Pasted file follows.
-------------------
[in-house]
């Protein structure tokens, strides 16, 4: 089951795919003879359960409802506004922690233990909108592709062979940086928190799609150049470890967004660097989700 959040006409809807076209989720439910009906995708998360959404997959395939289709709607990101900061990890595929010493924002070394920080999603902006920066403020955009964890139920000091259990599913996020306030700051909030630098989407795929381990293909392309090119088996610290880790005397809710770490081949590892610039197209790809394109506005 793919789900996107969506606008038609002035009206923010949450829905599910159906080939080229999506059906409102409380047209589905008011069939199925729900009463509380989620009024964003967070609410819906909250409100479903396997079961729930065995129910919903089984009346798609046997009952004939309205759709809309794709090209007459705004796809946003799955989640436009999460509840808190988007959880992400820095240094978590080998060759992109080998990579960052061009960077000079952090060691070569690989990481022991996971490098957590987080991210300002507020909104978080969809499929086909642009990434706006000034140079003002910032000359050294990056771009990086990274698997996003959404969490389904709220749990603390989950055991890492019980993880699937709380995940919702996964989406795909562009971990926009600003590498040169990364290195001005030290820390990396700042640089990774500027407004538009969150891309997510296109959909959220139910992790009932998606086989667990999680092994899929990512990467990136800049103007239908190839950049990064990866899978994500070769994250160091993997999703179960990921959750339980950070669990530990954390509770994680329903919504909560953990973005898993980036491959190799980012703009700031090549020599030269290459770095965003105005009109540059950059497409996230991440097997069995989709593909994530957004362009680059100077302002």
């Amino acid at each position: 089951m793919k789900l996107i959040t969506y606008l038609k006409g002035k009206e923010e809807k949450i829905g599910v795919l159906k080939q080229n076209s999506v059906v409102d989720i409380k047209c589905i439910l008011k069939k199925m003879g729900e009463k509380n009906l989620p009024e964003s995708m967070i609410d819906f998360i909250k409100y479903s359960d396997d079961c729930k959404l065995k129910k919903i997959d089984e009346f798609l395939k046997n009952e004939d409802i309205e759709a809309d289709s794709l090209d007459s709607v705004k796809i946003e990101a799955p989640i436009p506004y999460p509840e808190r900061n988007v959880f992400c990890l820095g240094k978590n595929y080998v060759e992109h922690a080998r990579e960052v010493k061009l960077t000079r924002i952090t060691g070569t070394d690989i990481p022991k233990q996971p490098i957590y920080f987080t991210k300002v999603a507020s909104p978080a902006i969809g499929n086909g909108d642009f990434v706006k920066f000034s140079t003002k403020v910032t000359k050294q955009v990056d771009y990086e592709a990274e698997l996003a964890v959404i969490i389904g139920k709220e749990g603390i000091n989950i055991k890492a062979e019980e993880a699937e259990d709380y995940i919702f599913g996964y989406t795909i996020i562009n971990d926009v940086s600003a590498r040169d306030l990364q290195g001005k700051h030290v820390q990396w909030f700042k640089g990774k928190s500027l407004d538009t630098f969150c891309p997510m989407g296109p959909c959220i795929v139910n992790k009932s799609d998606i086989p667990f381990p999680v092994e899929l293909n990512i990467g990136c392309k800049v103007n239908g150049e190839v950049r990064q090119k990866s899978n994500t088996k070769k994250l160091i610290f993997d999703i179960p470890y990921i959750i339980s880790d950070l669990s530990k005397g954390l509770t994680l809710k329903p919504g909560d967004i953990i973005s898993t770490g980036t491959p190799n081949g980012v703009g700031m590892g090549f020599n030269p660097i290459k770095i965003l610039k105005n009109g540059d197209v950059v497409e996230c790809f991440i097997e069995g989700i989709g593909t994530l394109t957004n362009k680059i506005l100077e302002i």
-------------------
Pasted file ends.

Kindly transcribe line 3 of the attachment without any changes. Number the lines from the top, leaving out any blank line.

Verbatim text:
């Amino acid at each position: 089951m793919k789900l996107i959040t969506y606008l038609k006409g002035k009206e923010e809807k949450i829905g599910v795919l159906k080939q080229n076209s999506v059906v409102d989720i409380k047209c589905i439910l008011k069939k199925m003879g729900e009463k509380n009906l989620p009024e964003s995708m967070i609410d819906f998360i909250k409100y479903s359960d396997d079961c729930k959404l065995k129910k919903i997959d089984e009346f798609l395939k046997n009952e004939d409802i309205e759709a809309d289709s794709l090209d007459s709607v705004k796809i946003e990101a799955p989640i436009p506004y999460p509840e808190r900061n988007v959880f992400c990890l820095g240094k978590n595929y080998v060759e992109h922690a080998r990579e960052v010493k061009l960077t000079r924002i952090t060691g070569t070394d690989i990481p022991k233990q996971p490098i957590y920080f987080t991210k300002v999603a507020s909104p978080a902006i969809g499929n086909g909108d642009f990434v706006k920066f000034s140079t003002k403020v910032t000359k050294q955009v990056d771009y990086e592709a990274e698997l996003a964890v959404i969490i389904g139920k709220e749990g603390i000091n989950i055991k890492a062979e019980e993880a699937e259990d709380y995940i919702f599913g996964y989406t795909i996020i562009n971990d926009v940086s600003a590498r040169d306030l990364q290195g001005k700051h030290v820390q990396w909030f700042k640089g990774k928190s500027l407004d538009t630098f969150c891309p997510m989407g296109p959909c959220i795929v139910n992790k009932s799609d998606i086989p667990f381990p999680v092994e899929l293909n990512i990467g990136c392309k800049v103007n239908g150049e190839v950049r990064q090119k990866s899978n994500t088996k070769k994250l160091i610290f993997d999703i179960p470890y990921i959750i339980s880790d950070l669990s530990k005397g954390l509770t994680l809710k329903p919504g909560d967004i953990i973005s898993t770490g980036t491959p190799n081949g980012v703009g700031m590892g090549f020599n030269p660097i290459k770095i965003l610039k105005n009109g540059d197209v950059v497409e996230c790809f991440i097997e069995g989700i989709g593909t994530l394109t957004n362009k680059i506005l100077e302002i």